As long as history continues to repeat itself, comparing past opinion with contemporary opinion has value. Yet Shulman’s historic pulls find their audience especially because it’s so rare to see such polls contextualized today. This void isn’t because of a lack of data. As Michael Traugott, a Gallup senior scientist who served as George Gallup’s personal research assistant during the 1964 election, points out, extensive data archives and the way polling organizations keep track of information makes historical takes available. “Data resources are there to support that kind of writing,” says Traugott. “It's just not commonly done.”

At first, Shulman’s selection of polls to run on @HistOpinion was more random. There was a whole period where he tweeted out different questions from a 1971 poll that asked college graduates about their expectations for life, career, social issues of the day. It’s the only time, he says with a chuckle, that he noticed a steady decrease in his number of followers. But he was totally mesmerized by the information coming from the poll because it was given the exact year his parents graduated college.

Going through old polls has its challenges. Because scientific polling data began in 1935, there’s a limited scope of historic data available. (“I would love to know public opinion on the Spanish-American War—'Should American troops be doing the equivalent waterboarding in the Philippines?'” Shulman says.)  Most historic polls also skew to white interests, and in the case of the Jim Crow South, because African Americans couldn’t vote, Gallup simply didn’t poll them, excluding their opinions all together.

Shulman used to tweet out three polls a day from the account, but he’s since scaled back. When he does tweet, he often pegs polls to the news of the day. Now, with the election in full swing, he says one prescient poll he’s come across came from August 1942. It asked, “If the question of national prohibition should come up again, would you vote wet or dry?”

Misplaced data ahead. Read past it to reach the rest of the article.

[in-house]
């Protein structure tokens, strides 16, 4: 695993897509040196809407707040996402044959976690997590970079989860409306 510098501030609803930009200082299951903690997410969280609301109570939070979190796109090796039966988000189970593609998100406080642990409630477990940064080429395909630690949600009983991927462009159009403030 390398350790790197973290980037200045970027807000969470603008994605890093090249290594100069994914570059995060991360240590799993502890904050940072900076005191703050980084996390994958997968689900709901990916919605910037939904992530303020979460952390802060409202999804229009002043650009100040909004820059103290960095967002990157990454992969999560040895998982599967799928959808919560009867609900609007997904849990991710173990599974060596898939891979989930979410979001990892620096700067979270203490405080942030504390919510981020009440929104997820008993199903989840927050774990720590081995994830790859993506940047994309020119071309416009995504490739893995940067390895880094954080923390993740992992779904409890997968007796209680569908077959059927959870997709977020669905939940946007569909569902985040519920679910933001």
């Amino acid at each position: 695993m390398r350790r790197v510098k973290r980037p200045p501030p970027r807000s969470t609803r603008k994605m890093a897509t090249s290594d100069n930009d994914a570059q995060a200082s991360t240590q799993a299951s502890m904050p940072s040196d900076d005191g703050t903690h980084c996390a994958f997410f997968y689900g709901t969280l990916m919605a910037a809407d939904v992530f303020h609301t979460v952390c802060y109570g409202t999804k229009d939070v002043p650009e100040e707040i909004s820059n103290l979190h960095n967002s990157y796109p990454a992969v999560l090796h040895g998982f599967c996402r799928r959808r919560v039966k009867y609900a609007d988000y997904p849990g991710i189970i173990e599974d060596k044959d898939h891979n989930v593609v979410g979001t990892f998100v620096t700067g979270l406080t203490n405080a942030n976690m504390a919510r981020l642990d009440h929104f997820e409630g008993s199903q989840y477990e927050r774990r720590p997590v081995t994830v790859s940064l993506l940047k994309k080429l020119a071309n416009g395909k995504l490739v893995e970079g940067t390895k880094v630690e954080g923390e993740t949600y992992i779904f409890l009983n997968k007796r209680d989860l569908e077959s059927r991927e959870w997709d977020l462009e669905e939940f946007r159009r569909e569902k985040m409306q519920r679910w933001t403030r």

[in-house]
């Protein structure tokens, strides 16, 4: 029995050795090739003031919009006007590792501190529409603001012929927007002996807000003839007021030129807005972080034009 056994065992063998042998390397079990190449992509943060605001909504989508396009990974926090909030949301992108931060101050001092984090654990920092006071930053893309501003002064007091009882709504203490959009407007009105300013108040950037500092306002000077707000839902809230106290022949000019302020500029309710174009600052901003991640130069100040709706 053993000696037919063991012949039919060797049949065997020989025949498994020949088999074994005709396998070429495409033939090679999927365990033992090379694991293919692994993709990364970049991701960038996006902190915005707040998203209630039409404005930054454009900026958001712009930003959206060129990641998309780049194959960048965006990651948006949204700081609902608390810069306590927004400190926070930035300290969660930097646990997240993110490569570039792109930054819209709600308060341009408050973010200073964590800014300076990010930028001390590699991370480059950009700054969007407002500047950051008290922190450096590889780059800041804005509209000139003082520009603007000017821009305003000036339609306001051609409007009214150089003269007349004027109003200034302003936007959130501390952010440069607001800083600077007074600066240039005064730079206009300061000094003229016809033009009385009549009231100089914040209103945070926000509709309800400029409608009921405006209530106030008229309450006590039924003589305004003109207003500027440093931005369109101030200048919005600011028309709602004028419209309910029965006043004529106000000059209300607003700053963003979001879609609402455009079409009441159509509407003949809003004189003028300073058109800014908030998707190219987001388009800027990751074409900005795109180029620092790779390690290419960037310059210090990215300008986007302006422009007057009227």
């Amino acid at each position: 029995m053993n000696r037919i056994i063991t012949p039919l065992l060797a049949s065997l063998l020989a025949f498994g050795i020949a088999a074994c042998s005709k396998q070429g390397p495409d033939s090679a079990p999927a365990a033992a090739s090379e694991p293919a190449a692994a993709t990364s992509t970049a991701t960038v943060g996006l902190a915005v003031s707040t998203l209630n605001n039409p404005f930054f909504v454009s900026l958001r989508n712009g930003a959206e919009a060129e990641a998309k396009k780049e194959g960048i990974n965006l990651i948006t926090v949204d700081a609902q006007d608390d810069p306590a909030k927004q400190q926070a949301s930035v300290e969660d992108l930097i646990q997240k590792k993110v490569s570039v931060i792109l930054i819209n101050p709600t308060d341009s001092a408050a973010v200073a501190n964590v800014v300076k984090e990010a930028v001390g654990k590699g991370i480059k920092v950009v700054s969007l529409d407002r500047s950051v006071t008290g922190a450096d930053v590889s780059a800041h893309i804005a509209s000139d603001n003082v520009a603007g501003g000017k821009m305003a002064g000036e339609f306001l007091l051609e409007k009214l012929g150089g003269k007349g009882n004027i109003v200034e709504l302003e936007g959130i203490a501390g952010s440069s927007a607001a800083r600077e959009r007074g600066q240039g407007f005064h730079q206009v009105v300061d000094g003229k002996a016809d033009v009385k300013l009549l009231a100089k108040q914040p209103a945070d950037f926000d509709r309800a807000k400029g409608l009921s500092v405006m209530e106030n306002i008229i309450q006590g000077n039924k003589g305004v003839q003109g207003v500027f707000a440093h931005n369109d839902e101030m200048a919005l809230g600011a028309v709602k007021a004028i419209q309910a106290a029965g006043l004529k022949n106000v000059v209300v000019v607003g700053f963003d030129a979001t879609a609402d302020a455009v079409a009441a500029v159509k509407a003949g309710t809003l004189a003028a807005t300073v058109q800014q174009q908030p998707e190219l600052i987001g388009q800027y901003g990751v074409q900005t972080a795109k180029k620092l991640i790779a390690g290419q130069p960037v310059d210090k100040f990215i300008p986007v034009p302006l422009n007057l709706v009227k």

The question itself was a moot point. The 21st Amendment had officially repealed federal Prohibition almost 10 years earlier. What Shulman found interesting about the poll’s result was that it showed a surprisingly large minority—38 percent—said they’d still vote for a Prohibition amendment.

“That goes against what we usually think, that Americans didn’t want Prohibition, it was a huge mistake and they got rid of it,” says Shulman. “Maybe the majority of the country did, but a substantial minority really had a different vision of the direction that the country should be taking in the 1930s.”

It reveals how a significant percent of the country might have a very different view of the nation’s status that differs from where the country should be heading from the perspective recorded by  history books or newspapers. In a way, it helps explains Donald Trump’s rise this election season. “It’s easy to forget that you can have sizable minorities who share a view and can coalesce around a particular candidate and party that might be unexpected,” Shulman says.

Shulman’s account is best known for a series of tweets he did last year, which touched on American attitudes toward Jewish refugees during World War II. One of them, which he has pinned to the top of his account, is a pull from Gallup’s American Institute of Public Opinion in January 1939. It asked, “Should the US government permit 10,000 mostly Jewish refugee children to come in from Germany?”

The response from the American public was, overwhelmingly, no. Only 30 percent of respondents were in favor of admitting the child refugees, just two months after Kristallnacht.

The tweet—on the nose for an American public that continues to push back against providing asylum to fleeing Syrian refugees today—went viral. Politico ran a piece contextualizing the poll, writing: “Yes, It’s Fair to Compare the Plight of the Syrians to the Plight of the Jews. Here’s Why.” The New York Times even weighed in, and Shulman himself made a case for its relevance in Fortune, writing, “Unquestionably, the two situations have their differences. Yet perhaps the biggest difference is simply that most Jews seeking safety from Nazis could not escape, while today, it is not too late to help those most desperate for security.”

The impact of the tweet, and the conversation Shulman continues on in his account today. One of his latest tweets from a Gallup poll in 1945, asks, “Should we permit more persons from Europe to come to this country each year than we did before the war, should we keep the number about the same, or should we reduce the number?”

The results, with only five percent calling for more, should seem less surprising now.